opinion byDERRICK ROSSIGNOL
The ubiquity of the internet is a musician’s blessing and curse. Reputations are built and brought down in the time it takes to check Twitter; along with mansplaining, pets and the 1990s, people will talk about music online until their laptop batteries run dry. Even by modern standards, Death Grips’ career has been endlessly dissected on the internet, which could have been an issue for a group so devoted to maintaining an aura of mystery and uncertainty around their goings-on, but despite the unbroken focus and sleuthing of indie music bloggers, nobody ever really knows what the hell they’re up to.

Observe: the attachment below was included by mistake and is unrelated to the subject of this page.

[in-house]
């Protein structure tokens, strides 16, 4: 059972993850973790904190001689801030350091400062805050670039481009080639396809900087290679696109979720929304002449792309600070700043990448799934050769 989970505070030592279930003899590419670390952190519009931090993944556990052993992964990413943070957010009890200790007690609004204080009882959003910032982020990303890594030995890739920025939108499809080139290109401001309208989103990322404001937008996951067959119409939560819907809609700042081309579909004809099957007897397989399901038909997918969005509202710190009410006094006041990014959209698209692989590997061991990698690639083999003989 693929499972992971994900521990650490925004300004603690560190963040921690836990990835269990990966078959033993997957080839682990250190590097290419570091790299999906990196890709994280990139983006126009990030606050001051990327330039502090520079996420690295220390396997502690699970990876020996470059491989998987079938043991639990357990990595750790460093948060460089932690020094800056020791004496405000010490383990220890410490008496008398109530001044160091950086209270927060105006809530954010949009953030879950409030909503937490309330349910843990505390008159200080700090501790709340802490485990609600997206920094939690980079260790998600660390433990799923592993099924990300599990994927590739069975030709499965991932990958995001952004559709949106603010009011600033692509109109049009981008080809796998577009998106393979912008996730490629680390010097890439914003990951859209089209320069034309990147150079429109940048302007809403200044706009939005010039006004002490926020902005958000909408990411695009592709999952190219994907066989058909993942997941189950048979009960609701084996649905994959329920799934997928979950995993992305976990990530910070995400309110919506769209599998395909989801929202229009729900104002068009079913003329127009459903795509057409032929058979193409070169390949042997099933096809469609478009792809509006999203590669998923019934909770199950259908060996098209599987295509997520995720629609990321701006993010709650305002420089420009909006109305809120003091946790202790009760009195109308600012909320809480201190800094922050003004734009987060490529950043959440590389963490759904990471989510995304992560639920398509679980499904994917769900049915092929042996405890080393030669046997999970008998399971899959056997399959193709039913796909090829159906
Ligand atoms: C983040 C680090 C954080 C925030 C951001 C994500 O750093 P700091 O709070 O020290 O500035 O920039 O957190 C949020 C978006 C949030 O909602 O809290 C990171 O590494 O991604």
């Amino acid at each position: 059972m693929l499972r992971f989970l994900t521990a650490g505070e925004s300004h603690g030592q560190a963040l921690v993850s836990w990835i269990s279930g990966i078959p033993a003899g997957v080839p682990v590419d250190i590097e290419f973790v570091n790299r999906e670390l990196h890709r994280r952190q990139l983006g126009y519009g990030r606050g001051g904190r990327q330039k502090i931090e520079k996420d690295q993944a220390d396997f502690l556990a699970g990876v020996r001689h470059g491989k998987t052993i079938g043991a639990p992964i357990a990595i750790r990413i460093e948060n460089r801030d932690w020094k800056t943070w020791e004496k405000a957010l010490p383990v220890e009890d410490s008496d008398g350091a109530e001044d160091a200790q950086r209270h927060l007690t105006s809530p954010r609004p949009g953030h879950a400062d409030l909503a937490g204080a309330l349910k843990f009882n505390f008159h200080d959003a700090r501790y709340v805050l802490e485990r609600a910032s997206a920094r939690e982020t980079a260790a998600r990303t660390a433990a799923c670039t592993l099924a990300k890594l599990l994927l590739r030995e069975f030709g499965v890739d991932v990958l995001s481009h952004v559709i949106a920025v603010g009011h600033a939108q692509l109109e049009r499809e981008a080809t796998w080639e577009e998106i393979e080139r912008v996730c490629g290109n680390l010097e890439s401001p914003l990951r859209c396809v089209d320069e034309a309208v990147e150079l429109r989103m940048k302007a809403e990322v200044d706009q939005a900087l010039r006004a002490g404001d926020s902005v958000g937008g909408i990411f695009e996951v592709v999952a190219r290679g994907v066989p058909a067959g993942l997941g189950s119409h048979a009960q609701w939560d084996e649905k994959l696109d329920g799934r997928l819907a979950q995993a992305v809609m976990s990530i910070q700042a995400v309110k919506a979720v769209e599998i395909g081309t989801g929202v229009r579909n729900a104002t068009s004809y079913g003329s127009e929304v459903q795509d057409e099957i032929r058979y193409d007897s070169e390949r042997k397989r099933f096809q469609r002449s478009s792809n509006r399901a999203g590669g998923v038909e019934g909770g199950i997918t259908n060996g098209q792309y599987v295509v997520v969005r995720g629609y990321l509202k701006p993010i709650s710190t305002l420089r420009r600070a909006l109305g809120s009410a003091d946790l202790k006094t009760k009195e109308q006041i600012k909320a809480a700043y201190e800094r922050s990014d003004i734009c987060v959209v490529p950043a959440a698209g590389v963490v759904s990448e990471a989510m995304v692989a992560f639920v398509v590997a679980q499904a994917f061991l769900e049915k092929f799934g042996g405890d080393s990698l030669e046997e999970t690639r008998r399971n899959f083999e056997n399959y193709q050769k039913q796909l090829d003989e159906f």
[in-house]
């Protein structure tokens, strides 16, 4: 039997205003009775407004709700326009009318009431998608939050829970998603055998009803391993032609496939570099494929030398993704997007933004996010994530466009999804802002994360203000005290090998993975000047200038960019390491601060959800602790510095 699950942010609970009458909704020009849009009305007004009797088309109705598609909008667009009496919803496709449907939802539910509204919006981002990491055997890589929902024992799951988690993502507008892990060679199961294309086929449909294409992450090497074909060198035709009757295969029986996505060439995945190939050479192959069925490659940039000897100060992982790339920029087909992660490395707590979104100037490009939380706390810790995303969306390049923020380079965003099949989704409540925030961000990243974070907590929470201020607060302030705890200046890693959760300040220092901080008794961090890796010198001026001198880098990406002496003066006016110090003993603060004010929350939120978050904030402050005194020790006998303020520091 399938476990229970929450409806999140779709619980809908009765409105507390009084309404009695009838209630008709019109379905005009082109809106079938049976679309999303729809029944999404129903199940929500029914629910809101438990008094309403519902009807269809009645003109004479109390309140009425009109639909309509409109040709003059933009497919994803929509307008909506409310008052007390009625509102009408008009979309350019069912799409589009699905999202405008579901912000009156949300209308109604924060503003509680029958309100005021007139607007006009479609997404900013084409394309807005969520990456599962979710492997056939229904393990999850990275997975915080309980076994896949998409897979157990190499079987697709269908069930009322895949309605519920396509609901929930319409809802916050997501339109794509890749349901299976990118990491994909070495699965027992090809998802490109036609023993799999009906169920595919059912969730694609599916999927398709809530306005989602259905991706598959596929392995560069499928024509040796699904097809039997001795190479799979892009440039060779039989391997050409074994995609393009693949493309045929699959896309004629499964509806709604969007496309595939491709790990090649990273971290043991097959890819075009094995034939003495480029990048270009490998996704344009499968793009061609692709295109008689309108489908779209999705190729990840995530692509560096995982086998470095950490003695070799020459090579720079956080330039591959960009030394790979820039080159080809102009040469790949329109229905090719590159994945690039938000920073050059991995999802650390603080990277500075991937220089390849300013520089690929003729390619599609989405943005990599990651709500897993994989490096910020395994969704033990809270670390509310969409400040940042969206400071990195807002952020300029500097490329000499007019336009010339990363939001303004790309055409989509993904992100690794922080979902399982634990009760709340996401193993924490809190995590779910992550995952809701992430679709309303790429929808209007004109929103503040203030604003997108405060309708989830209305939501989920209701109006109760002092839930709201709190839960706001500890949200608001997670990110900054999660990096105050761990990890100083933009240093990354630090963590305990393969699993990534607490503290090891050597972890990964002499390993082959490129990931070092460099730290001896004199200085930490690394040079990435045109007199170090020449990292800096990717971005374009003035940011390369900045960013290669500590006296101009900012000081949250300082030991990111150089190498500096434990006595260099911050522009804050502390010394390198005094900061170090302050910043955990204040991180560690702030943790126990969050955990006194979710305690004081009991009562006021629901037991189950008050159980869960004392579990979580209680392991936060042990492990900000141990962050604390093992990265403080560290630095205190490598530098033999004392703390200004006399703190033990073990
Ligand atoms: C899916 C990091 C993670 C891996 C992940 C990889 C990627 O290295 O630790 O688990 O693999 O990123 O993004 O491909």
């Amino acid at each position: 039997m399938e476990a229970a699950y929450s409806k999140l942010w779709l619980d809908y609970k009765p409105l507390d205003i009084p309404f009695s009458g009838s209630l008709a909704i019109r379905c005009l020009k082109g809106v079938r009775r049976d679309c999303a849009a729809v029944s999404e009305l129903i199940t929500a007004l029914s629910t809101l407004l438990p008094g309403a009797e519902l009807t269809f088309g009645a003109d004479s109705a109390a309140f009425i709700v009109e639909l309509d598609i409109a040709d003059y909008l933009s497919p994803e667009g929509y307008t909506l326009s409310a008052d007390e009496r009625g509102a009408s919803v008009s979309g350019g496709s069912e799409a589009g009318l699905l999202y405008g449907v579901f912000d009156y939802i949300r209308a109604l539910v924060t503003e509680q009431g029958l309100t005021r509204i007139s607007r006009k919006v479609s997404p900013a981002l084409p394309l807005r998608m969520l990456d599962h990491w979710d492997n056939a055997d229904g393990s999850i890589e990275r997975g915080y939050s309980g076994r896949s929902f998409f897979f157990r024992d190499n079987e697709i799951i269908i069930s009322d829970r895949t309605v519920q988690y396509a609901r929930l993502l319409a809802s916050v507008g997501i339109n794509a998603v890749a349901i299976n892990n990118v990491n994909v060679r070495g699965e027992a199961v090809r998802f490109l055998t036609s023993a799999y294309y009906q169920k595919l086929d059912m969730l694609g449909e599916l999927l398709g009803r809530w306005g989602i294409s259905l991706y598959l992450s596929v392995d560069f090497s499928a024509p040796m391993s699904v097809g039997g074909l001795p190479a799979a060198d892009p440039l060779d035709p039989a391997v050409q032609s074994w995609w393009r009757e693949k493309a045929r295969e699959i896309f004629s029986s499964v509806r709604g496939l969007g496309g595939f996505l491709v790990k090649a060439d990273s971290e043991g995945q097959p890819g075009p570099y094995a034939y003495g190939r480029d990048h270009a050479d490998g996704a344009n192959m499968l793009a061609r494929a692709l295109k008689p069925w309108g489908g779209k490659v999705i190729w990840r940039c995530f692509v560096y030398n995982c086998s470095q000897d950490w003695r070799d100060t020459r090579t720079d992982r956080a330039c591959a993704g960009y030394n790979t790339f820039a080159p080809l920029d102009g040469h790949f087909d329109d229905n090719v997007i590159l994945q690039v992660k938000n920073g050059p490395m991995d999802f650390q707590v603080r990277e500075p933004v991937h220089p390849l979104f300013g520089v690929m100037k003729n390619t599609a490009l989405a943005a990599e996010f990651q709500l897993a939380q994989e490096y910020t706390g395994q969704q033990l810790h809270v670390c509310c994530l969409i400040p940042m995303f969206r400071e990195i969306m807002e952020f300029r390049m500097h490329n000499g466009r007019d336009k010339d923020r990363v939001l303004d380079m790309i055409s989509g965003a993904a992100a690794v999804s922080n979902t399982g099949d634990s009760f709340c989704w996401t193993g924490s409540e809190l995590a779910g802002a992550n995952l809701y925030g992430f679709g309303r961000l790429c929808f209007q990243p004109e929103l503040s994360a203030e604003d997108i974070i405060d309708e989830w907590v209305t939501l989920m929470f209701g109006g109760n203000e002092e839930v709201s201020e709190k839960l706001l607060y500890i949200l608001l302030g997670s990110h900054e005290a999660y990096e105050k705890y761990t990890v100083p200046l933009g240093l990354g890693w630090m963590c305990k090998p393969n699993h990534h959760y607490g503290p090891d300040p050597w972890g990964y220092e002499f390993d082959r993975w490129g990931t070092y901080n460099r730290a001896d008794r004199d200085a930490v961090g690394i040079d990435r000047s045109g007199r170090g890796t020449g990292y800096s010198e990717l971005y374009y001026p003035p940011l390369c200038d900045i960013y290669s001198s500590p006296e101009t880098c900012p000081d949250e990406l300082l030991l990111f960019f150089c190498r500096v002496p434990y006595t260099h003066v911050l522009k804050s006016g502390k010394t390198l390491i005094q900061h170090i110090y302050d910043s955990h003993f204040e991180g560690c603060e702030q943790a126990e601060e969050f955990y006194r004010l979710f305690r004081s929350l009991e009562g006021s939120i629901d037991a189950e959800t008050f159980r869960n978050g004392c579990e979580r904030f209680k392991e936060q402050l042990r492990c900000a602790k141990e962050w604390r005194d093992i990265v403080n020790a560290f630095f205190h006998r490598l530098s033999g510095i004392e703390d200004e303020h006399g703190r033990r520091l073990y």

For the record, here’s what we know: In June 2014, they announced The Powers That B, a double album set to drop sometime in 2015. The first disc, Niggas on the Moon, was also made available for free download that day. Less than a month later, the group took to Facebook to announce that “we are now at our best and so Death Grips is over,” adding that all upcoming tour dates are no more but Jenny Death, the second half of their hotly anticipated double album, is still on its way.
So that’s it, then. Once The Powers That B is out, so too is Death Grips, the wild experiment in alternative hip-hop, unconventional release methods, less-than-respectful record label interactions and confusing live appearances, through all of which sonically adventurous 20-somethings vicariously stuck it to the man.